The ECB shouldn’t have cut interest rates

The European Central Bank (ECB) made a risky decision last month by cutting interest rates. Policymakers overlooked long-term inflation concerns and decided to act before having a full picture of the economy’s current state.

They met in Frankfurt on June 5th, discussing the uncertainties surrounding energy and food inflation and whether these prices would stabilize by 2026. The ECB said:

“At some point, it was necessary to make a judgment call based on the information available, even if that information was less conclusive than might be preferred.”

Despite these uncertainties, they went ahead and started reducing borrowing costs, aiming to hit their 2% inflation target. June saw the ECB begin to trim record-high borrowing costs as inflation nears the 2% target.

However, consumer price growth is expected to remain steady throughout 2024. Policymakers are cautious about cutting rates too quickly due to uncertainties like wage gains and political events, such as the upcoming French elections.

Investors expect one or two more reductions in the deposit rate by the end of the year, and several officials have shown support for this timeline.

Interest rates and economic risks

Policymakers made a controversial decision to cut interest rates by 25 basis points. The ECB stated:

“Such an approach should not be seen as conflicting with data-dependence, as waiting for full confirmation would almost certainly imply cutting interest rates too late, potentially creating a significant risk of undershooting the target.”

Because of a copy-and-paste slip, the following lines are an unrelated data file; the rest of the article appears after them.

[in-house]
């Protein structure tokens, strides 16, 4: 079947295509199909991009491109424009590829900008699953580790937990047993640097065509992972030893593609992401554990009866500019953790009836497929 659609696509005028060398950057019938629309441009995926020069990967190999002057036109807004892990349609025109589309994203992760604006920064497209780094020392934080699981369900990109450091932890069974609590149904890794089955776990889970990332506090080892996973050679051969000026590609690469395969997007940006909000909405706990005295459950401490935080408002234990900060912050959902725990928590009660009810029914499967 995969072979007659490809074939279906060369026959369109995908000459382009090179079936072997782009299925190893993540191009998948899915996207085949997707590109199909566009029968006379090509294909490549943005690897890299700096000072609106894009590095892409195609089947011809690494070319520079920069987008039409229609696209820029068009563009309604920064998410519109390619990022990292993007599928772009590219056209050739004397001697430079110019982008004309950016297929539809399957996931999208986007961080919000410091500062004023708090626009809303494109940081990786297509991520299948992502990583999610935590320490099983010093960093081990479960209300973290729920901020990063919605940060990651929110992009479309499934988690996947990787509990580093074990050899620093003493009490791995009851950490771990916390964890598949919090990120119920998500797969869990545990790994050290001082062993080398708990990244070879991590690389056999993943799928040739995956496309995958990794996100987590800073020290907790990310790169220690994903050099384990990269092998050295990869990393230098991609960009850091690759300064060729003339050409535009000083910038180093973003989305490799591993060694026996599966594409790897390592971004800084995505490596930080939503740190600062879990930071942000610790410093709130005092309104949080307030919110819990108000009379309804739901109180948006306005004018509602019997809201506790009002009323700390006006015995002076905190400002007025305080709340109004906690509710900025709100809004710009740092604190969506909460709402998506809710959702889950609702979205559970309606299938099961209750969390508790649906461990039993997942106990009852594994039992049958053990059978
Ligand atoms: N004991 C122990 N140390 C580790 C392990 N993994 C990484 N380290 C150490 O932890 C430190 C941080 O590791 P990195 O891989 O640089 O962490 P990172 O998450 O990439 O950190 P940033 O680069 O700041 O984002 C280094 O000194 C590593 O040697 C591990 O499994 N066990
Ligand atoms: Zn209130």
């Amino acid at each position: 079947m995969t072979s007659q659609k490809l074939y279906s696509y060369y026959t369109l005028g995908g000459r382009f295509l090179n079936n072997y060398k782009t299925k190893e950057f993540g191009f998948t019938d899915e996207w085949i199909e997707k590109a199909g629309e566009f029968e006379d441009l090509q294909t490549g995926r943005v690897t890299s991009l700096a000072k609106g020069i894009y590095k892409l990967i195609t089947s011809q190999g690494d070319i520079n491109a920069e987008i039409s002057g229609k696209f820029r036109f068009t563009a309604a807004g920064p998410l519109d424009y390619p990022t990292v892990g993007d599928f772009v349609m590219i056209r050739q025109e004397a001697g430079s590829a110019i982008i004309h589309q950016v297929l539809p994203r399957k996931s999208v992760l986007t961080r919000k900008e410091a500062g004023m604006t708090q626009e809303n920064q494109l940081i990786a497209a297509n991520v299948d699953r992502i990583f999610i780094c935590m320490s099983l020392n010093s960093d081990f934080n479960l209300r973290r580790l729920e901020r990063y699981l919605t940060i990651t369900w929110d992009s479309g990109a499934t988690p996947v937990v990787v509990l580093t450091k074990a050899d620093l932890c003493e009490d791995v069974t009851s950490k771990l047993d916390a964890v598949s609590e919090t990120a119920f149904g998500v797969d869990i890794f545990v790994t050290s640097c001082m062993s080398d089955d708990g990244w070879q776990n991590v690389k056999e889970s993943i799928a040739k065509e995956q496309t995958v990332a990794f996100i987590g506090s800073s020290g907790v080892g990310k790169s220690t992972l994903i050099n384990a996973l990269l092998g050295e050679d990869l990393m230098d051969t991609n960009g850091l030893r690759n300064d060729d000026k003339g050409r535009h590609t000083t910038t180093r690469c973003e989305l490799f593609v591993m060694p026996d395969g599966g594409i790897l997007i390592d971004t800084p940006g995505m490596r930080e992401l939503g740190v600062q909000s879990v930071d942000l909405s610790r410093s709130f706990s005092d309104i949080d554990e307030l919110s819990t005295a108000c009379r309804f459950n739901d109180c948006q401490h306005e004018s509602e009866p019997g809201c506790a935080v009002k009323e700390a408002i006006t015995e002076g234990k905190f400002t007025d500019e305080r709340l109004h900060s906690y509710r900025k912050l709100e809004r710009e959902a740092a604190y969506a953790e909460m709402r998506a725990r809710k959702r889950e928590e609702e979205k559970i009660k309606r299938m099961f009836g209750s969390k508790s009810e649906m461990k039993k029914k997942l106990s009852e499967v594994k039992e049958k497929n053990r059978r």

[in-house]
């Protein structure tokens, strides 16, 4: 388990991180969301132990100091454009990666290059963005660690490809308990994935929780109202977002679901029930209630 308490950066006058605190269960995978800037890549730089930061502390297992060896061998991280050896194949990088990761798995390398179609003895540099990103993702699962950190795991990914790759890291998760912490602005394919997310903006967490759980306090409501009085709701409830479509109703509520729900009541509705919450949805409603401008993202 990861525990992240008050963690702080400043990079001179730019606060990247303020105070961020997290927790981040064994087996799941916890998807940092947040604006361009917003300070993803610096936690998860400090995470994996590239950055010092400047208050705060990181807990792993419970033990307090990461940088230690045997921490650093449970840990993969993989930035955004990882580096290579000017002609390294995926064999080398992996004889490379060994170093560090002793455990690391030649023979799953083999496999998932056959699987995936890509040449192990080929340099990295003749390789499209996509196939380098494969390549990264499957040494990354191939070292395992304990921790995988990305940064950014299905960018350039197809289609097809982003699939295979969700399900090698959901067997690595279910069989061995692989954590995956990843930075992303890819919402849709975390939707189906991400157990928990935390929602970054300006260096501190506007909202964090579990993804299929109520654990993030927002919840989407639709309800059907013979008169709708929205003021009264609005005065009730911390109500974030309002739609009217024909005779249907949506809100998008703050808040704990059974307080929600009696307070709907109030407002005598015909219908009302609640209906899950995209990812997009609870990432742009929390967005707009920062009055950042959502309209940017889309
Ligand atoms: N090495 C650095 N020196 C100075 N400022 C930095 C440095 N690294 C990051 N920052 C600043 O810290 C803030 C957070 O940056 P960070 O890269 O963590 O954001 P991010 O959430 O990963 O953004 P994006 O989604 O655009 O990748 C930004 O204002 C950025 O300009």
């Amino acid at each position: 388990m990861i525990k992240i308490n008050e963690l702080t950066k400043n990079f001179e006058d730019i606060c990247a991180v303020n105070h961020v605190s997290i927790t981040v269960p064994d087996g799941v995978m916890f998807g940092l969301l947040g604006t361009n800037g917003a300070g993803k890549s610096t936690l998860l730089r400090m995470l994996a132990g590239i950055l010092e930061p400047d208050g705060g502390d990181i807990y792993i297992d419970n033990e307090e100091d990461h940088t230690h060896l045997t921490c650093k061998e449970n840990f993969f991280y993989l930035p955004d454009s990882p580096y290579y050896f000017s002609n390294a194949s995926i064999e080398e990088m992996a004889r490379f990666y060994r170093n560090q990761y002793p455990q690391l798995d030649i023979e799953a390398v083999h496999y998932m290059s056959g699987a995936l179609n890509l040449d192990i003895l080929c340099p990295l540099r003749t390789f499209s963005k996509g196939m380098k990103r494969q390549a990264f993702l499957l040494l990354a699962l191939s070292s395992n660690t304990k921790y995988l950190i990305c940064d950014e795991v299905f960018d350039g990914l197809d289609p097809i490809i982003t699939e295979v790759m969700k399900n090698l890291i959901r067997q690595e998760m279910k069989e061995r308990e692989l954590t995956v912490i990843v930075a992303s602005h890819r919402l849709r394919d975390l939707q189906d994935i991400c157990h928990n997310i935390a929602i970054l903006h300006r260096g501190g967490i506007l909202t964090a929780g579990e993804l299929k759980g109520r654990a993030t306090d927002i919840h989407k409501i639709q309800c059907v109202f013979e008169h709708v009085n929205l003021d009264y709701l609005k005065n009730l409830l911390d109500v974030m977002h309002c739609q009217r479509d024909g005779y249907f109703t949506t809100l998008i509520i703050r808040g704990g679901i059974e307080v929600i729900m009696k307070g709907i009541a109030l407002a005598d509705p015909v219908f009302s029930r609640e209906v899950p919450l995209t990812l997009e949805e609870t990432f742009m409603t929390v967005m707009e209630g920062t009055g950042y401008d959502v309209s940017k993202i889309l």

Even after the cut, interest rates remain in restrictive territory compared to the current estimates of the natural or neutral rate of interest.

They believed that reducing rates by 25 basis points would offer better protection against downside risks than maintaining the current levels.

“The concern was raised that, in the presence of both domestic political and geopolitical uncertainties, the saving ratio could go even higher than expected. If this were to happen, consumption could be curtailed for longer.”

ECB President Christine Lagarde noted that only one of the 26 council members, Austrian central bank governor Robert Holzmann, opposed the rate cut.

However, the ECB acknowledged that “some members” argued for keeping interest rates unchanged, citing surprising wage growth and stickier-than-expected inflation, mainly in the services sector.

Credits: ECB

Despite these reservations, there was a willingness to support the proposal. The reservations of some council members have raised investor expectations that the ECB will keep rates on hold when the council meets again in two weeks.

Markets are currently pricing in about two more quarter percentage point rate cuts this year.


BitcoinLinux reporting by Jai Hamid